| Chris, I would dearly love to own one of these and there is one hidden away less than 2 miles from my house.Unfortunately it is owned by a real old eccentric who used to run a scrap yard.He has literally hundreds of bikes that few have ever even seen or know exist even.After several months of covert operations and testing of the waters I was finally allowed into the storage area for the majority of his cycle collection and associated parts and boy what an eye opener that was.I purchased a bike whilst I was there and spent several hours discussing bikes with him, his knowledge is something that ought to be recorded and kept.He told me all about some of his special bikes that he has which I was not allowed to see as they were stored inside.Amongst these were some of the rarer and older Sunbeams a Dursley Pederson several crossframes and a BSA paratrooper bike. I know he has them as I have seen him on some of them in years gone by and another local old bike guy who he is friendly with and supplied him with strange bikes over the years without knowing what he was parting with has confirmed their existence.Sadly the old guy with the bikes is now just about blind and no longer rides but is of the type that he will never part with any of his special bikes.It is so frustrating knowing where that parabike is and not being able to have it and or preserve it.The worst thing is when he passes on all his knowledge will be gone and his boys that now run the yard will probably crush the lot for scrap.He has helped me out in the past with hard to find parts and despite his failing eyesight can still put his hand straight on the old unobtainable part you are looking for.I was allowed in one of his sheds one day to find an early part for one of my hubs and in one of the tins he showed me was a really early x type sturmey hub he had so god only knows what else he has squirreled away.|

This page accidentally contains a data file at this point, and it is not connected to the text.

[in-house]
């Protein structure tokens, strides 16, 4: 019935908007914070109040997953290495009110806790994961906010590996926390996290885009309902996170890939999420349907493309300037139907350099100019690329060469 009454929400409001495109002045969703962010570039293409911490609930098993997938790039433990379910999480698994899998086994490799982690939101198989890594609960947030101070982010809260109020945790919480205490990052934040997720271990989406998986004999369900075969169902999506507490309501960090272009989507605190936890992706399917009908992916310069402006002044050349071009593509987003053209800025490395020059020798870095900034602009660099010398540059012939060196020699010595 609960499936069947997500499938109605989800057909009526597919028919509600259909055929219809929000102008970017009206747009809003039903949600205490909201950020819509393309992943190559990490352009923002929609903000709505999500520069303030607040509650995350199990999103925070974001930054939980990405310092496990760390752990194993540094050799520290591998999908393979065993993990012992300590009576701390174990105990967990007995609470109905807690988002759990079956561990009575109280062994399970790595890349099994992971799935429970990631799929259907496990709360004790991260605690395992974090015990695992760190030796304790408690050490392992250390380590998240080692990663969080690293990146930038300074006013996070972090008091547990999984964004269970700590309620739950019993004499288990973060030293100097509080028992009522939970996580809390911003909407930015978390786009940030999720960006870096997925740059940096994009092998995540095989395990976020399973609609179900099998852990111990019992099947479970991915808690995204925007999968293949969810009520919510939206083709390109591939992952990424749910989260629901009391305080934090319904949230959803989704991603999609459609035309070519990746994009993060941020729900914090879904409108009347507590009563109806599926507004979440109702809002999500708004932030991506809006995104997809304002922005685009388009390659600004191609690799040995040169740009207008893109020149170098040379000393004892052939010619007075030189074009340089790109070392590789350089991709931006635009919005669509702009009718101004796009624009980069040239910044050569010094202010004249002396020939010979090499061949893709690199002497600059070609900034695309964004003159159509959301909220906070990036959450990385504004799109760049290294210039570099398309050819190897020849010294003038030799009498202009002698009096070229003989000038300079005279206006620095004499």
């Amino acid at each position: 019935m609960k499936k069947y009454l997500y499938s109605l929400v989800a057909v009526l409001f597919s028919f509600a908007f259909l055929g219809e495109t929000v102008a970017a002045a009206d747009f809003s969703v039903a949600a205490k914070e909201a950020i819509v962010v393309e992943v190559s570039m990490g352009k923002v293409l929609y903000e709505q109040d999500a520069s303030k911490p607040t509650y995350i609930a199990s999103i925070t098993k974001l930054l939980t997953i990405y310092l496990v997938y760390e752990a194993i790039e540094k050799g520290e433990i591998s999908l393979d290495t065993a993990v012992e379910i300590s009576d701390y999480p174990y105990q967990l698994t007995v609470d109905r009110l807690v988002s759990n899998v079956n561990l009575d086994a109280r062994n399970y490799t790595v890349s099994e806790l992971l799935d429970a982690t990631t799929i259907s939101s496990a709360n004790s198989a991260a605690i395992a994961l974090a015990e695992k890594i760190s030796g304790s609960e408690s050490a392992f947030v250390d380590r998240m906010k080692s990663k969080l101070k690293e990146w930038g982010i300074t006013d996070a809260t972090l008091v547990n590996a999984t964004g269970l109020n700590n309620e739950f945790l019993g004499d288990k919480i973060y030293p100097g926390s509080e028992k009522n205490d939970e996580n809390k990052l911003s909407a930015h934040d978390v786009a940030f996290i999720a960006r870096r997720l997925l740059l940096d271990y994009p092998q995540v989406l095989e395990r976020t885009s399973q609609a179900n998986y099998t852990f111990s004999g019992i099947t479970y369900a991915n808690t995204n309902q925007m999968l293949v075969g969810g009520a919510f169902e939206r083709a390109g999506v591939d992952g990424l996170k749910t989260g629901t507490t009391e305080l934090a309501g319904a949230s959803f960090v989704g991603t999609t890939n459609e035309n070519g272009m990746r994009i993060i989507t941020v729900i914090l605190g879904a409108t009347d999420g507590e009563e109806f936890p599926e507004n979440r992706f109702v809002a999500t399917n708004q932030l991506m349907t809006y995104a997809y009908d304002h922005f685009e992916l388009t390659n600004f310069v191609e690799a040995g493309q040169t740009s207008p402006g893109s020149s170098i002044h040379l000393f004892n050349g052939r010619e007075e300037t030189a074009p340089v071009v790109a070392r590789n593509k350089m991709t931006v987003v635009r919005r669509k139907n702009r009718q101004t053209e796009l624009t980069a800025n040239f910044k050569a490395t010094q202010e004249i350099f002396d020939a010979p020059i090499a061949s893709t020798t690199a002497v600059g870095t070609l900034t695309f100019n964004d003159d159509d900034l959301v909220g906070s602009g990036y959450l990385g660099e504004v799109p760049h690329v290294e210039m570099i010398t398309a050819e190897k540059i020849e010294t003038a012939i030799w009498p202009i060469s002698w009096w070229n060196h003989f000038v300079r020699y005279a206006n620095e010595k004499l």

I just wish I could have full access to his special collection and bring that parabike home with me,but getting past his Mrs would be more terrifying than the large dogs he has running free in the Garden.